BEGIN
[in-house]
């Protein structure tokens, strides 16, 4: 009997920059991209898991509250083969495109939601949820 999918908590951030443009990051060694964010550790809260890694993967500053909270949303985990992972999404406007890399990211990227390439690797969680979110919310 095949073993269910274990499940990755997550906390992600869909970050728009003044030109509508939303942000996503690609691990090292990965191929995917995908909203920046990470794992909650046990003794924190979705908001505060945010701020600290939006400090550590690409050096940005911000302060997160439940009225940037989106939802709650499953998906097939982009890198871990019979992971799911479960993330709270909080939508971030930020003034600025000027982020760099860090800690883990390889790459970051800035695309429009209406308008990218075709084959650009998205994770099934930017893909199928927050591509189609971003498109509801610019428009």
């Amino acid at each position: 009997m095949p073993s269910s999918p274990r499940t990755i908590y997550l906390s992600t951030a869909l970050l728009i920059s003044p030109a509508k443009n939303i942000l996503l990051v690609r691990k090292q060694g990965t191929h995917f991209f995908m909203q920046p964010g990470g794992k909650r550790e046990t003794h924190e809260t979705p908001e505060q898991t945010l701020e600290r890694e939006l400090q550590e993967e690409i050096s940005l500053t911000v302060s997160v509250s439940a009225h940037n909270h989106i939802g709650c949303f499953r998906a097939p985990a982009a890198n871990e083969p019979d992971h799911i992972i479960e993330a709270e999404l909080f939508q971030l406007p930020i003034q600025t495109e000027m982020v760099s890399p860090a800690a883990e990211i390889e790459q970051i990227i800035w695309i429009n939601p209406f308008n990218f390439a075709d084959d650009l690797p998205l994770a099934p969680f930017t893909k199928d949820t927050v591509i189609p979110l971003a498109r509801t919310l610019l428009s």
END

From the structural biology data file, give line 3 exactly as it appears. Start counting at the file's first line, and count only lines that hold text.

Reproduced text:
């Amino acid at each position: 009997m095949p073993s269910s999918p274990r499940t990755i908590y997550l906390s992600t951030a869909l970050l728009i920059s003044p030109a509508k443009n939303i942000l996503l990051v690609r691990k090292q060694g990965t191929h995917f991209f995908m909203q920046p964010g990470g794992k909650r550790e046990t003794h924190e809260t979705p908001e505060q898991t945010l701020e600290r890694e939006l400090q550590e993967e690409i050096s940005l500053t911000v302060s997160v509250s439940a009225h940037n909270h989106i939802g709650c949303f499953r998906a097939p985990a982009a890198n871990e083969p019979d992971h799911i992972i479960e993330a709270e999404l909080f939508q971030l406007p930020i003034q600025t495109e000027m982020v760099s890399p860090a800690a883990e990211i390889e790459q970051i990227i800035w695309i429009n939601p209406f308008n990218f390439a075709d084959d650009l690797p998205l994770a099934p969680f930017t893909k199928d949820t927050v591509i189609p979110l971003a498109r509801t919310l610019l428009s």